The Car That Changed My Perspective
I hasten to think that anyone could look back in their memories and find a car that was important to them in some way. For me, it was and still is a 2000 Nissan Maxima: my 2000 Nissan Maxima. Although it was certainly nowhere near my best car, it was the most important for two very big reasons. I suspect the main reason is that it was my first car. It was the one that introduced me to the concept of a car: a machine that gives you the ability and freedom to get in and drive off into the sunset. Your first car is always going to be important no matter how terrible it probably was. The second reason is that it was in this Maxima that I first realized cars were more than just machines. As crazy as this sounds, they can have personalities.
My Maxima was technically (or shall I say mechanically) the most unreliable car I could have had. It had a bad steering column and air filter, the power steering fluid system was hopeless (even after being replaced twice), the tires were out of alignment, and the gas mileage was 18 mpg at best. By the end of its life, it was using a quart of power steering fluid a week, the radio stopped working, and the computer that controlled all of the electronics was dead. The car had gone into something my mechanic called “fail-safe mode”, which was rather absurd as far as I could tell because it did most certainly fail. The faster repairs were made to this poor car, the more components started to go wrong (luckily excluding the brakes, airbags and other safety features).
(Keep reading; it gets better, I promise)
You had to know every aspect of this car like the back of your hand, and no one could do it but me. If you wanted to drive my car you had to know exactly how to turn the steering wheel to get it around a corner and you only had access to about half of the power so you had to know how long it would take getting up to a certain speed in order to not get run over. You had to know how long it could sit in the sun before the battery was flat and you couldn’t turn it off if the air conditioning was still on. This car had to be nursed constantly, and I quickly learned to love it. It was greatly flawed, but it was my flaw. It was something truly and exclusively mine, and I loved this car. It made me appreciate all of the technicalities that go into making cars how important they are to society by making me grateful that I had one, and aware of the inconvenience of not having one. Sadly, I totaled this car the day before the new computer was installed. It would have been great to be a part of restoring this car back to its former glory, but it just wasn’t meant to be. I’m not ashamed to admit I cried when I wrecked it, because I felt like I had betrayed it. When I called my grandmother to tell her what happened I didn’t say, “I wrecked it; I totaled it, or I broke it” I said “I hurt my car. I was mean to my car”. It was that special to me. I felt like I had lost a member of my family. Some cars do have a character, a personality, and some cars even have a soul. People who don’t get cars just don’t get that about cars.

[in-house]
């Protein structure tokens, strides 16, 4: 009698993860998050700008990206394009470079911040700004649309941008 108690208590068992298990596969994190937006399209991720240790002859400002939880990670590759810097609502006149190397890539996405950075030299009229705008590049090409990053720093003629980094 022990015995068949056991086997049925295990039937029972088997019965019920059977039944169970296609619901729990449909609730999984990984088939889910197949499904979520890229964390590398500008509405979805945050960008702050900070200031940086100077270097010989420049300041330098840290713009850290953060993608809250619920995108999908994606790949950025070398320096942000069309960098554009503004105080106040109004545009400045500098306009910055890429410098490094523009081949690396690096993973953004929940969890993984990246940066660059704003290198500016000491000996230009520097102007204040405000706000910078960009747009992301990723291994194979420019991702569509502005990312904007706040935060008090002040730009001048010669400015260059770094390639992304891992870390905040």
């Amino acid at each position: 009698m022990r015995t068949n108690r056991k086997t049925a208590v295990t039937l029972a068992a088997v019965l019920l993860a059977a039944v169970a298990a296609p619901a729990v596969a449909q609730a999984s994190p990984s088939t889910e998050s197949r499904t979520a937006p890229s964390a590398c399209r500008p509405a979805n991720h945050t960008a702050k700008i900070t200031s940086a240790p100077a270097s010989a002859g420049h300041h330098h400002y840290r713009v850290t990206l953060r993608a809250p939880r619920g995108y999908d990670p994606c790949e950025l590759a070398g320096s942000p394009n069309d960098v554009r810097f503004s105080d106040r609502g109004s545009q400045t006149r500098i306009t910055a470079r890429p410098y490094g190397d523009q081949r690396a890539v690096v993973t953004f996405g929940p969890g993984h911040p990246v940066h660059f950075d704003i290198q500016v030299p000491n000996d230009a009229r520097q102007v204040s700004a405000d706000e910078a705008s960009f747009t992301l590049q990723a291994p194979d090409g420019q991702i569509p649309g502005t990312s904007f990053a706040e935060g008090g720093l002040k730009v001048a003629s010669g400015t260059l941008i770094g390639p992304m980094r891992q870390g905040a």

What was your first car? What was your favorite car? Why did you like it, and do you still have it? I would love to know so leave a comment!
– Robyn Gilmore